There are numerous strategies that cities can take to enhance social-ecological resilience and adapt to climate change, but one of the most popular approaches is to expand green infrastructure. These nature-based solutions are increasingly presented as a panacea for many urban challenges. Yet definitions of green infrastructure vary. Some scholars and practitioners conceptualize it more narrowly as a decentralized approach to stormwater management, including bioswales, rain gardens, etc. The US Environmental Protection Agency also classifies nonvegetated pervious pavements as green infrastructure (https://www.epa.gov/green-infrastructure/what-green-infrastructure). An alternative definition (e.g. Benedict and McMahon 2002) considers the entire network of natural and constructed vegetated areas in and surrounding a city as green infrastructure, everything from a street tree to a large conservation area. There are also those who argue for a blue-green infrastructure approach that combines water bodies and vegetation. These different definitions focus our attention on very different scales and services, which have implications for how they are managed: each of these different kinds of green infrastructure are the jurisdiction of a different city department, each with differing, and sometimes conflicting, mission statements; the public interacts with each kind of green infrastructure differently due to differing accessibility and visibility; and each kind of green infrastructure is paid for through different investment and funding mechanisms privileging specific kinds over others; just to name a few. We would like to propose an AAG panel that brings together different green infrastructure scholars to discuss the various conceptualizations and frameworks for green infrastructure.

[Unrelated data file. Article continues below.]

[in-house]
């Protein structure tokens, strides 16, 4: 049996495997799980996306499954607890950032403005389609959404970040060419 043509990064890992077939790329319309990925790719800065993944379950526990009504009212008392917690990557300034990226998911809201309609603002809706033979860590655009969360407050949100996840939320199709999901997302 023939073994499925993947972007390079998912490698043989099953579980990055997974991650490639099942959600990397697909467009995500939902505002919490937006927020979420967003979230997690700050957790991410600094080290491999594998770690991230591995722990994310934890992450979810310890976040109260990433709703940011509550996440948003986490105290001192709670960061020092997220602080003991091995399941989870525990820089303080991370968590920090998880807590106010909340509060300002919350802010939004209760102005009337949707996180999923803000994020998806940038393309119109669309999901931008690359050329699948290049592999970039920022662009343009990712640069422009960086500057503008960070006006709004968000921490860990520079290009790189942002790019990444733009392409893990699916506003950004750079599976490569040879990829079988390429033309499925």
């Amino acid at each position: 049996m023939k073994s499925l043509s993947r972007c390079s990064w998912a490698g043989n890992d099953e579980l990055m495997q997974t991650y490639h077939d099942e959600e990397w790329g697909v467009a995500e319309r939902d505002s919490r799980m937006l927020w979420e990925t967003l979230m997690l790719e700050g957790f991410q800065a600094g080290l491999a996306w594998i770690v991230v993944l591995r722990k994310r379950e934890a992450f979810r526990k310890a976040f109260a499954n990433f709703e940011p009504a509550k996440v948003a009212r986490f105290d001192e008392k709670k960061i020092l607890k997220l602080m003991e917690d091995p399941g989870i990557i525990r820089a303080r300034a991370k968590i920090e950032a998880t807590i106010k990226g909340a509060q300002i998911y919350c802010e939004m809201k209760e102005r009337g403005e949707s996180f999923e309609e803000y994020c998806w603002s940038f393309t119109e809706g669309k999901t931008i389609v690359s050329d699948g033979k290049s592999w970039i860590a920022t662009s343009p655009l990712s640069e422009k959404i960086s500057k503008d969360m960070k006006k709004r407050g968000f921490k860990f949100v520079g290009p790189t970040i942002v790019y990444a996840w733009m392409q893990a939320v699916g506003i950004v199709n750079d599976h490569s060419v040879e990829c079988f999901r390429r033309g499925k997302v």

Potential discussion questions may include:
• How do definitions of green infrastructure differ across disciplines and the theory-practice divide?
• What are the implications and tradeoffs of these different conceptualizations?
• Can we come up with a common framework to classify the various perspectives?
|Panelist||Laura Schifman U.S. Environmental Protection Agency||20|
|Panelist||Ian Mell University of Manchester||20|
|Panelist||Mitchell Pavao-Zuckerman University of Maryland||20|
|Panelist||Dexter Locke Clark University||20|
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